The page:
a determining influence, even more profound than the organism's influ-
ence, upon the thoughts and actions of this incarnation. There may, in
short, be a kind of alternating personality, expressing itself first in an in-
corporeal and then in a corporeal state, in such a way that the incorporeal
state is the deeper and the more permanent, and that suggestions thence
derived influence corporeal life, although the empirical consciousness
which governs that life may never know it.

This idea, of course, is not new to religion or to philosophy, in East
or West, and it has long since been suggested that our earthly exist-
ence may be the inevitable sequel of our past eternity ; a predestined
pilgrimage on which our true soul looks with calm content, since not one
of earth's phantom sorrows can find her unwilling or strike her unaware.
The soul foretaught, the body forewrought, these will move onwards as
they must and may ; but meanwhile the problem of Liberty and Necessity
will no longer be one for earthly experience to discuss ; it will be lifted
into a pre-natal region, among the secrets of the transcendental world.

All this must be conceived as possible ; yet I do not think that our
evidence thus far collected does in fact make for this view of pre-deter-
mined earthly fates. Rather we have seen that in many cases monitions
have averted incidents which would doubtless have occurred had the per-
cipient received no warning. And where dangers have been foreshown
and yet not averted, this seems often to have been because no adequate
effort was made to avert them. The problem which our narratives more
urgently suggest is how to reconcile so much foreknowledge with so much
freedom. I have suggested elsewhere that this problem of free human
wills amid the predictable operations of unchanging law may resemble the
problem of molecular motion amid molar calm. Clear and stable is for
us the diamond ; the dewdrop is clear and still ; yet within their tranquil
clarity a myriad molecules jostle in narrow orbits, or speed on an uncom-
puted way. So to " the spectator of all Time and of all Existence "
may the Cosmos be " as one entire and perfect chrysolite " ; and yet
man's petty hopes and passions may make endless turmoil among its
minutest elements and in its infinitesimal grains. Those movements, too,
must be ruled by unknown law ; yet on a wide view they will average out,
and will admit of predictions fulfilled immutably, and overriding the small
Wills of men.


986. Once more, and from a different standpoint. Few men have
pondered long on these problems of Past and Future without wondering
whether Past or Future be in very truth more than a name whether
we may not be apprehending as a stream of sequence that which is an
ocean of co-existence, and slicing our subjective years and centuries
from timeless and absolute things. The precognitions dealt with here,
indeed, hardly overpass the life of the individual percipient. Let us keep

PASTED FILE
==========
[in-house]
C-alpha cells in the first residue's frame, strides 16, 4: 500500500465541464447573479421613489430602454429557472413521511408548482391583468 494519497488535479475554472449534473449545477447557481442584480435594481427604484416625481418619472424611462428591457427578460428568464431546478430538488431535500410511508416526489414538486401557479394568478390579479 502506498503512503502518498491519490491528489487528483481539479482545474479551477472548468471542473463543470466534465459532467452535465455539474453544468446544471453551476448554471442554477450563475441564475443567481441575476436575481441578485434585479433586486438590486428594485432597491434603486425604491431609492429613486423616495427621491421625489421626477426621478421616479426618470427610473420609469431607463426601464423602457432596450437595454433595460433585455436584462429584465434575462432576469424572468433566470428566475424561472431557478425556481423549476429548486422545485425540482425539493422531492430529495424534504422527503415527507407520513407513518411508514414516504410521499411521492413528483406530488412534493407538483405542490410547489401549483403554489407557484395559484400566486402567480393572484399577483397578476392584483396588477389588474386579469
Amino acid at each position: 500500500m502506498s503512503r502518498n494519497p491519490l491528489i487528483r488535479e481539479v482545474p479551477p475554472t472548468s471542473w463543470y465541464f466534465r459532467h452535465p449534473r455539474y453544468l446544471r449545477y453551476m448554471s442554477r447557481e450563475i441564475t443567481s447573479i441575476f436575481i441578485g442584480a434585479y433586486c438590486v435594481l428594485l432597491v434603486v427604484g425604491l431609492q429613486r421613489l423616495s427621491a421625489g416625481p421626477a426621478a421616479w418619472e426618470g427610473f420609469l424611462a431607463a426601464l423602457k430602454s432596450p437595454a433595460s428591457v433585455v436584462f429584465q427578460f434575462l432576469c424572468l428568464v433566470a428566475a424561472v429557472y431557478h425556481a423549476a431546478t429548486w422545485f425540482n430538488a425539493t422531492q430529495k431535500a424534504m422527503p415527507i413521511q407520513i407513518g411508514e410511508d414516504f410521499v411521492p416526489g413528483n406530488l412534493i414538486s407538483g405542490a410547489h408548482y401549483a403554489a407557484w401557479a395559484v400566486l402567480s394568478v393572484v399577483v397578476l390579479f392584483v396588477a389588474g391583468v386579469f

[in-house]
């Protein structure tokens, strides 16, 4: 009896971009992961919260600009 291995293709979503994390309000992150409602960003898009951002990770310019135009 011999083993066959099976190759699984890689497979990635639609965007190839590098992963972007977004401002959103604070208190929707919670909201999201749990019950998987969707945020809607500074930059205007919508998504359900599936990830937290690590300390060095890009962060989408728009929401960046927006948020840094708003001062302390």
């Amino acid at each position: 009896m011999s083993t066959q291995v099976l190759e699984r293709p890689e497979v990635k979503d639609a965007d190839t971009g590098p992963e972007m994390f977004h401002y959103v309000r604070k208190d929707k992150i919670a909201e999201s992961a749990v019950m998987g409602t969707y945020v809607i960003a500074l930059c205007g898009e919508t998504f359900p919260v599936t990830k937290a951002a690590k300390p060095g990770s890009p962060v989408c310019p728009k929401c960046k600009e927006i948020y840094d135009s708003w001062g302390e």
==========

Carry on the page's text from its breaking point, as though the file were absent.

to that small span, and let us imagine that a whole earth-life is in reality
an absolutely instantaneous although an infinitely complex phenomenon.
Let us suppose that my transcendental self discerns with equal directness
and immediacy every element of this phenomenon ; but that my empirical
self receives each element mediately and through media involving dif-
ferent rates of retardation ; just as I receive the lightning more quickly
than the thunder. May not then seventy years intervene between my
perceptions of birth and death as easily as seven seconds between my per-
ceptions of the flash and peal? And may not some inter-communication
of consciousness enable the wider self to call to the narrower, the more
central to the more external, " At such an hour this shock will reach you !
Listen for the Hearing roar ! "

And thinking thus of the Universe as no mere congeries of individual
experiences, but as a plenum of infinite knowledge of which all souls form
part, we come to count less and less upon having to deal exclusively with
intelligences individualised like our own. Our limitations of personality
may less and less apply to spirits drawing more directly upon the essential
reality of things. The definite intelligences which have crystallised, so to
say, out of the psychical vapour may even for us become again partly sub-
limated, may again be diffused for a moment amid such knowledge as our
organisations cannot receive except in ecstasy and bewilderment, or retain
except in vanishing symbol and obscure and earthly sign.

If then all these phenomena form part of one great effort by which
man's soul is striving to know his spiritual environment, and his spiritual
environment is striving to become known, how little can it matter what
the special incident foretold or foreshadowed may be ! What signifies
it whether this or that earthly peril be averted, or earthly benefit secured,
whether through this or that petty channel shall flow some stream of
mortal things ? The prime need of man is to know more fully, that he
may obey more unhesitatingly, the laws of the world unseen. And how
can this great end be attained save by the unfoldment from within, in
whatsoever fashion it may be possible, of man's transcendental faculty;
by his recognition of himself as a cosmic being and not a planetary, as
not a body but a soul ? Surely even that special premonition which is
sometimes spoken of as a thing of terror, the warning or the promise of
earthly death, should to the wise man sound as a friendly summons, and
as a welcome home. Let him remember the Vision which came to Socrates
in the prison-house ; then, and then only, showing in an angel's simili-
VOL. n. s

274 CHAPTER IX [987

tude the Providence which till that hour had been but as an impersonal
and invisible Voice ; but now the " fair and white-robed woman," while
friends offered escape from death, had already spoken of better hope than
this, and had given to Achilles' words a more sacred meaning, " On the
third day hence thou comest to Phthia's fertile shore."

Online LibraryFrederic William Henry MyersHuman personality : and its survival of bodily death (Volume 2) → online text (page 37 of 89)